Keeper of

Aphaenogaster cf. rudis

Tetramorium caespitum

Crematogaster sp.

Tapinoma sessile

User avatar
Batspiderfish
Posts: 1609
Joined: Wed Jun 29, 2016 3:47 pm
Location: Maine

Re: Ants in Peterborough

Post: # 19985Post Batspiderfish
Mon Apr 24, 2017 7:11 am

Martialis wrote:
Mon Apr 24, 2017 6:59 am
Batspiderfish wrote:
Mon Apr 24, 2017 6:47 am
Polygyny often does not occur unanimously within a species, and Tapinoma sessile is an example of this. They will be monogynous OR polygynous.
I believe this occurs with species density; like in a city they will be versus in their natural habitat they will be monogynous?
Studies with Solenopsis invicta seem to indicate that monogyny and polygyny are branching evolutionary paths. It is only beneficial to be polygynous in areas with high colony density of their own species (where competition is too high to found a colony on your own). Monogynous strains do much better at the edges of a species range or in places with fewer members. They can spread and live in the same habitat, but certain environments are more favorable than others. Polygynous strains are also intolerant of monogynous queens.
Links:
Rules & Requirements for Identification:
http://forum.AntsCanada.com/viewtopic.php?f=48&t=292

How to take pictures for identification:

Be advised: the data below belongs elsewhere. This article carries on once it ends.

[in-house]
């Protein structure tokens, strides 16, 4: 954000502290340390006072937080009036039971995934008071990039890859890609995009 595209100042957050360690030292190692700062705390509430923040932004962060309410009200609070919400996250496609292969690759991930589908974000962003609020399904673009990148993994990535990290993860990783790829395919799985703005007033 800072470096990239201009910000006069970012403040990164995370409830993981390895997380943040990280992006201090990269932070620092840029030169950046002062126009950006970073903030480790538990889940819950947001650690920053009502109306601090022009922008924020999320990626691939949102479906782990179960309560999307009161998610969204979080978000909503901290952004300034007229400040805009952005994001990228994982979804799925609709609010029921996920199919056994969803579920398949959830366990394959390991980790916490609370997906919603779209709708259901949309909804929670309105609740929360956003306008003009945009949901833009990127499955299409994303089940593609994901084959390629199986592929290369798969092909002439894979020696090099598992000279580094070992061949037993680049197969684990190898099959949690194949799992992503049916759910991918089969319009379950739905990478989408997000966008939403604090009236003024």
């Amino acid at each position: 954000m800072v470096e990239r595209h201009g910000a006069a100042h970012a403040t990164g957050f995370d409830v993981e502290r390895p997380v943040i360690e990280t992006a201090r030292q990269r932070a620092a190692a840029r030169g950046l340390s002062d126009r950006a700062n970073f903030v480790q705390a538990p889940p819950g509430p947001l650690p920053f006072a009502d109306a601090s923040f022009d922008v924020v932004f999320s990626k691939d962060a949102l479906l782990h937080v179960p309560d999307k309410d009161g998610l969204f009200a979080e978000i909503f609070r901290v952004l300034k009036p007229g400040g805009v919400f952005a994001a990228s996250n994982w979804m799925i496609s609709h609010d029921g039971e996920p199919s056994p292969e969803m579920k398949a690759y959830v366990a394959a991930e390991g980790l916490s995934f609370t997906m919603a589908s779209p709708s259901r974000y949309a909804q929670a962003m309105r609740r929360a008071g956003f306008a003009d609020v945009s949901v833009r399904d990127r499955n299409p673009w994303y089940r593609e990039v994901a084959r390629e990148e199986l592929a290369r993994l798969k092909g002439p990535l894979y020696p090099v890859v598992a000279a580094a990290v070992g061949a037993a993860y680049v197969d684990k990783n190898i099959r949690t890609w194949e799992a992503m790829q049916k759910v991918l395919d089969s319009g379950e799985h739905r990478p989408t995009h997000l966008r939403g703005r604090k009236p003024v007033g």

http://forum.AntsCanada.com/viewtopic.php?f=48&t=2167

Martialis
Posts: 1177
Joined: Mon Aug 08, 2016 5:30 pm
Location: Indiana

Re: Ants in Peterborough

Post: # 19986Post Martialis
Mon Apr 24, 2017 7:18 am

Batspiderfish wrote:
Mon Apr 24, 2017 7:11 am

Studies with Solenopsis invicta seem to indicate that monogyny and polygyny are branching evolutionary paths. It is only beneficial to be polygynous in areas with high colony density of their own species (where competition is too high to found a colony on your own). Monogynous strains do much better at the edges of a species range or in places with fewer members. They can spread and live in the same habitat, but certain environments are more favorable than others. Polygynous strains are also intolerant of monogynous queens.
That's what I meant. Thanks!

If you have it, may I have a link to this article?
Keeper of

Aphaenogaster cf. rudis

Tetramorium caespitum

Crematogaster sp.

Tapinoma sessile

User avatar
Saeyoung
Posts: 32
Joined: Tue Apr 18, 2017 11:04 am
Location: Peterborough

Re: Ants in Peterborough

Post: # 19995Post Saeyoung
Mon Apr 24, 2017 10:05 am

Martialis wrote:
Mon Apr 24, 2017 6:33 am
They always do.

They start to disperse in May and are highly polygynous.
And here I was thinking they were monogamous. Thanks for all the good info! I've got a lot of learning to do.
#TeamNativeAnts
Currently searching for: Camponotus noveboracensis, Tetramorium Sp.E., or Formica fusca

Captured/Keeper of:
Lasius umbratus
Prenolepis imparis

User avatar
Saeyoung
Posts: 32
Joined: Tue Apr 18, 2017 11:04 am
Location: Peterborough

Re: Ants in Peterborough

Post: # 20085Post Saeyoung
Tue Apr 25, 2017 10:30 am

Saw some winged termites today. Always a fun sign.
#TeamNativeAnts
Currently searching for: Camponotus noveboracensis, Tetramorium Sp.E., or Formica fusca

Captured/Keeper of:
Lasius umbratus
Prenolepis imparis